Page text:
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One Year Later, Florida Businesses Report State’s Immigration Law Inflicted Huge Damage

Florida Businesses (Credits: WAMU)

In the early hours of the morning in Plant City, Florida, agricultural workers are already hard at work harvesting strawberries, the town’s primary crop. Fidel Sanchez, overseeing the operation, instructs his workers to discard the fruit that has fallen and rotted on the ground, a sign of the challenges facing farmers like him.

Nearly a year ago, Florida Governor Ron DeSantis passed SB1718, one of the strictest immigration crackdowns in the nation, aimed at punishing employers who hire undocumented workers and preventing undocumented individuals from obtaining driver’s licenses.

The law has led to an exodus of workers from the state, leaving many local businesses struggling to stay afloat. Sanchez laments the loss of long-time workers and expresses frustration at the government’s apparent indifference to the impact on the agricultural industry.

Ron DeSantis (Credits: Vanity Fair)

The Florida Policy Institute estimates that the immigration law could result in a staggering $12.6 billion loss to the state’s economy in the first year alone, not to mention the loss of tax revenue. Despite criticisms, a spokesperson for Governor DeSantis defends the law as necessary to protect Floridians and asserts that the state can still maintain a strong economy.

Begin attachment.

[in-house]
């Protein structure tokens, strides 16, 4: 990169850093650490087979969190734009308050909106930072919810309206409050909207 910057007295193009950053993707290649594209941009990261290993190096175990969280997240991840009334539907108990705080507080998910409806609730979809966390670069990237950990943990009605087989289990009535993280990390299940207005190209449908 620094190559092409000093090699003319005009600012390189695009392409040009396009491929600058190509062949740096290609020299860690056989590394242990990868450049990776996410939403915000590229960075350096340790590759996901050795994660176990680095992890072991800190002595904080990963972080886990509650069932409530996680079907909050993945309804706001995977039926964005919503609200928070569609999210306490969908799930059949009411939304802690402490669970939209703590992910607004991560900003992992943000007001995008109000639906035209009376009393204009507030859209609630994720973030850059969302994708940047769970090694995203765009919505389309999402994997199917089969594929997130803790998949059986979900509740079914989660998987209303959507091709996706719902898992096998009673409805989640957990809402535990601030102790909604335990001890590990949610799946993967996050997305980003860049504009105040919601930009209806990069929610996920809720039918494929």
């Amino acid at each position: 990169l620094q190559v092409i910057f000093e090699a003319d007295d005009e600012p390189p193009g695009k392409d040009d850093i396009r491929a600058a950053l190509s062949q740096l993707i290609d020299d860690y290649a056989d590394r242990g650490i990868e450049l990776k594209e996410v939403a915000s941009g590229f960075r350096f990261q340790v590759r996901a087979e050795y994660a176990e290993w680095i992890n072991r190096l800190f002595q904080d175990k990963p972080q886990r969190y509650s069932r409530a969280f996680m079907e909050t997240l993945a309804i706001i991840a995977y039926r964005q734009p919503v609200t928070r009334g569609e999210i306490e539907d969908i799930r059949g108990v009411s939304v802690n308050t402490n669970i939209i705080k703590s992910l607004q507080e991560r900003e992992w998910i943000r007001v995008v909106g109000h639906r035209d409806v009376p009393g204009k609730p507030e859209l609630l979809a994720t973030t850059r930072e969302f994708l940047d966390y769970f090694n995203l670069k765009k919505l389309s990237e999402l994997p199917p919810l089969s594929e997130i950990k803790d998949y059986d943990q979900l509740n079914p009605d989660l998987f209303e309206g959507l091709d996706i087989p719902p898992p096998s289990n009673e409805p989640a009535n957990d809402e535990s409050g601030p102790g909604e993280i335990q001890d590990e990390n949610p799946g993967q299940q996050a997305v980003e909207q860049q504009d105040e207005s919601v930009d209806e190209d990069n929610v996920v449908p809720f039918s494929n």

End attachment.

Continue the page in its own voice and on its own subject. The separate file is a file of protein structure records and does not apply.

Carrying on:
However, Ron Hetrick, a senior economist, highlights the labor shortage facing Florida, exacerbated by the departure of undocumented workers. He emphasizes the vital role immigrants play in various sectors, including construction and agriculture, and warns of the consequences of framing immigration as a threat rather than addressing systemic issues.

Gary Wishnatzki, head of Wish Farms, one of the nation’s largest strawberry growers, echoes concerns about the broken H-2A visa system, which has become the primary source of labor for many farms.

He describes the immense financial burden associated with hiring workers through the program and warns of the potential consequences for consumers if the situation does not improve.

Florida businesses say the state’s immigration law dealt a blow (Credits: NPR)

The shortage of workers extends beyond agriculture, impacting industries such as roofing and hospitality. David Crowther, owner of CFS Roofing Services, recounts the challenges of finding skilled workers in the consequences of the immigration law’s passage and advocates for expanding visa programs to address labor shortages.

For many immigrants like Ana Maria Perez, who runs a fruit stand, the law has created a climate of fear and uncertainty. Perez, who came to Florida from Mexico two decades ago, reflects on the drastic changes she has witnessed and plans to leave the state in search of better opportunities.

As Florida grapples with the economic repercussions of its immigration policies, individuals like Perez lament the loss of livelihoods and the toll it has taken on their communities. Despite efforts to address labor shortages, the long-term impact of the immigration crackdown remains uncertain, leaving many to contend with an uncertain future.

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